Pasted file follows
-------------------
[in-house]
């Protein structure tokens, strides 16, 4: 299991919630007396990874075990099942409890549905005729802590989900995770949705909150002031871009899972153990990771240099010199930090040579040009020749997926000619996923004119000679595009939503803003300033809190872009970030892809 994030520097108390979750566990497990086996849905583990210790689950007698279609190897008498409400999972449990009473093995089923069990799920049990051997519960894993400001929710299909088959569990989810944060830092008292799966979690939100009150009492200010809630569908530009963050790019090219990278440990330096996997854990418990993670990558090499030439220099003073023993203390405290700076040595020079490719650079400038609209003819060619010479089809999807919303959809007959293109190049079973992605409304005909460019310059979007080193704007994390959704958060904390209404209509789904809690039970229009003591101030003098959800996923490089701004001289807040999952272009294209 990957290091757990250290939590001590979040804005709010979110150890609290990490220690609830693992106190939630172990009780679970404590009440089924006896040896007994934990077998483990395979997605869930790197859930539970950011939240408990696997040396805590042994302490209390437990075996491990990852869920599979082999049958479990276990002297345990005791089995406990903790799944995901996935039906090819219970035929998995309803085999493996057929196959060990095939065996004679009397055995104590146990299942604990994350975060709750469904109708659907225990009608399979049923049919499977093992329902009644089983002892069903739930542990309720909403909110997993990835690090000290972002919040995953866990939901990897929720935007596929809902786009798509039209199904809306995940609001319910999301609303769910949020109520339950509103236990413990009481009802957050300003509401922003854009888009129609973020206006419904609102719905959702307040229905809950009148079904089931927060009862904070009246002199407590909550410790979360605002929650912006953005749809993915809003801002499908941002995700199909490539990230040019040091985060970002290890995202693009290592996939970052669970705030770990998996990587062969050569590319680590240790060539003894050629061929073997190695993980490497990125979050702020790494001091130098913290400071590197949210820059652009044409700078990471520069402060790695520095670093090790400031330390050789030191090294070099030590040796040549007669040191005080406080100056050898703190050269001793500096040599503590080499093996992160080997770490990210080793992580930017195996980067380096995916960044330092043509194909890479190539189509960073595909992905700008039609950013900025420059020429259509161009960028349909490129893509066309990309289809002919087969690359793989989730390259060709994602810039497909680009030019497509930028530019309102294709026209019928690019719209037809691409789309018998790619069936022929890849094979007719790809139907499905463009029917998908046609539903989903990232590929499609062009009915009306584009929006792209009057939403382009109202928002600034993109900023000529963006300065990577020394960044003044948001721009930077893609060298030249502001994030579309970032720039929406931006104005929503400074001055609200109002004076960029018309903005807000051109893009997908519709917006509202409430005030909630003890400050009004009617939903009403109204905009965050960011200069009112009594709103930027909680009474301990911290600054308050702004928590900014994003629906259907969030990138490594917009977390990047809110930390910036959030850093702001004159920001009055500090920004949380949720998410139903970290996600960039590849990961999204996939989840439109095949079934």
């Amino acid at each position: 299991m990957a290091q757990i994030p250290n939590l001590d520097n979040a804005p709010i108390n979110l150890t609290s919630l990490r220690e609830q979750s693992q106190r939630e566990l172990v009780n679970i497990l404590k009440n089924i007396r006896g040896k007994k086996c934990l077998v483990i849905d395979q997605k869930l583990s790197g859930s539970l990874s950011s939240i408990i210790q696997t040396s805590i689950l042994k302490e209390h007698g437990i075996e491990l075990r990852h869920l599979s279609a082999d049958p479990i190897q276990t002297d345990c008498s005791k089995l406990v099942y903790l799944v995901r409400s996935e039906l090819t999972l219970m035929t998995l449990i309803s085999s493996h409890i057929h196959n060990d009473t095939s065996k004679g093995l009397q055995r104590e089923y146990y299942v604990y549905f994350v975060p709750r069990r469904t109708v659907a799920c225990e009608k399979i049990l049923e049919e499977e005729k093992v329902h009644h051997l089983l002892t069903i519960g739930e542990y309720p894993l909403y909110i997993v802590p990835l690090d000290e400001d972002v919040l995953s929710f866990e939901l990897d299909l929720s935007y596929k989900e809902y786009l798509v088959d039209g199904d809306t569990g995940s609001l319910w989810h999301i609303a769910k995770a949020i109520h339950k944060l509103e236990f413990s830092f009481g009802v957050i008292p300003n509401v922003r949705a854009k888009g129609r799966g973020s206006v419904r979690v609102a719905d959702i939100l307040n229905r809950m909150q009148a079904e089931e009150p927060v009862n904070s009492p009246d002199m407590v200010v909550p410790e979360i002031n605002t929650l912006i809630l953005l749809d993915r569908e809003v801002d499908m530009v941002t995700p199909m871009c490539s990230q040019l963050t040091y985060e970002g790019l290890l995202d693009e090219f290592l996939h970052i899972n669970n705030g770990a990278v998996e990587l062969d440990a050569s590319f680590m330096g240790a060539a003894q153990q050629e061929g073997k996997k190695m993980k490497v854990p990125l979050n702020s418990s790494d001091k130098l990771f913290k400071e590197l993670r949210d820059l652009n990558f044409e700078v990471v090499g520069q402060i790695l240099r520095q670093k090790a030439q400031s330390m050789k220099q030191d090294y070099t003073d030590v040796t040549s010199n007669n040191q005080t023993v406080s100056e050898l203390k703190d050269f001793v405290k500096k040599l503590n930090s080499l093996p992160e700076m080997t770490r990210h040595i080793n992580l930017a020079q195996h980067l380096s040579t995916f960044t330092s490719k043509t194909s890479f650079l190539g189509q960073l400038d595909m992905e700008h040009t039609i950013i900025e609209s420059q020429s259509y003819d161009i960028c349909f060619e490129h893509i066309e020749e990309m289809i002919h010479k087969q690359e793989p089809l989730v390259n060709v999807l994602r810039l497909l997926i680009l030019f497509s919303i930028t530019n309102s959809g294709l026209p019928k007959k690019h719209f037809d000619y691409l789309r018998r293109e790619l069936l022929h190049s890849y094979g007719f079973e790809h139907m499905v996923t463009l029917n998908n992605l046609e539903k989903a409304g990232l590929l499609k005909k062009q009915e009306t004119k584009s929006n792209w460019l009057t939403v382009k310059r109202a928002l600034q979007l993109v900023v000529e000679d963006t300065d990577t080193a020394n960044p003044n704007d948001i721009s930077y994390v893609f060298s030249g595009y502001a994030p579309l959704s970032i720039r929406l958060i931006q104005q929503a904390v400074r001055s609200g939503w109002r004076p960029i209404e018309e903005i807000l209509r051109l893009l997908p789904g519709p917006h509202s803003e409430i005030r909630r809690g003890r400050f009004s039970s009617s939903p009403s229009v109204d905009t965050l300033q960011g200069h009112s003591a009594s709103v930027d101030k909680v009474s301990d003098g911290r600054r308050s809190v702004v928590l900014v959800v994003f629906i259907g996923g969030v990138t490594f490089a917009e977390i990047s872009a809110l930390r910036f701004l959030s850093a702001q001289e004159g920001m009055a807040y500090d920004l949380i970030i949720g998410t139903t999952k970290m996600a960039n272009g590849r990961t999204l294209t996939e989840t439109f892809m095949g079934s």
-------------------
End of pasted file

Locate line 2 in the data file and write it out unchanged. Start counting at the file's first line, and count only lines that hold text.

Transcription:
């Protein structure tokens, strides 16, 4: 299991919630007396990874075990099942409890549905005729802590989900995770949705909150002031871009899972153990990771240099010199930090040579040009020749997926000619996923004119000679595009939503803003300033809190872009970030892809 994030520097108390979750566990497990086996849905583990210790689950007698279609190897008498409400999972449990009473093995089923069990799920049990051997519960894993400001929710299909088959569990989810944060830092008292799966979690939100009150009492200010809630569908530009963050790019090219990278440990330096996997854990418990993670990558090499030439220099003073023993203390405290700076040595020079490719650079400038609209003819060619010479089809999807919303959809007959293109190049079973992605409304005909460019310059979007080193704007994390959704958060904390209404209509789904809690039970229009003591101030003098959800996923490089701004001289807040999952272009294209 990957290091757990250290939590001590979040804005709010979110150890609290990490220690609830693992106190939630172990009780679970404590009440089924006896040896007994934990077998483990395979997605869930790197859930539970950011939240408990696997040396805590042994302490209390437990075996491990990852869920599979082999049958479990276990002297345990005791089995406990903790799944995901996935039906090819219970035929998995309803085999493996057929196959060990095939065996004679009397055995104590146990299942604990994350975060709750469904109708659907225990009608399979049923049919499977093992329902009644089983002892069903739930542990309720909403909110997993990835690090000290972002919040995953866990939901990897929720935007596929809902786009798509039209199904809306995940609001319910999301609303769910949020109520339950509103236990413990009481009802957050300003509401922003854009888009129609973020206006419904609102719905959702307040229905809950009148079904089931927060009862904070009246002199407590909550410790979360605002929650912006953005749809993915809003801002499908941002995700199909490539990230040019040091985060970002290890995202693009290592996939970052669970705030770990998996990587062969050569590319680590240790060539003894050629061929073997190695993980490497990125979050702020790494001091130098913290400071590197949210820059652009044409700078990471520069402060790695520095670093090790400031330390050789030191090294070099030590040796040549007669040191005080406080100056050898703190050269001793500096040599503590080499093996992160080997770490990210080793992580930017195996980067380096995916960044330092043509194909890479190539189509960073595909992905700008039609950013900025420059020429259509161009960028349909490129893509066309990309289809002919087969690359793989989730390259060709994602810039497909680009030019497509930028530019309102294709026209019928690019719209037809691409789309018998790619069936022929890849094979007719790809139907499905463009029917998908046609539903989903990232590929499609062009009915009306584009929006792209009057939403382009109202928002600034993109900023000529963006300065990577020394960044003044948001721009930077893609060298030249502001994030579309970032720039929406931006104005929503400074001055609200109002004076960029018309903005807000051109893009997908519709917006509202409430005030909630003890400050009004009617939903009403109204905009965050960011200069009112009594709103930027909680009474301990911290600054308050702004928590900014994003629906259907969030990138490594917009977390990047809110930390910036959030850093702001004159920001009055500090920004949380949720998410139903970290996600960039590849990961999204996939989840439109095949079934």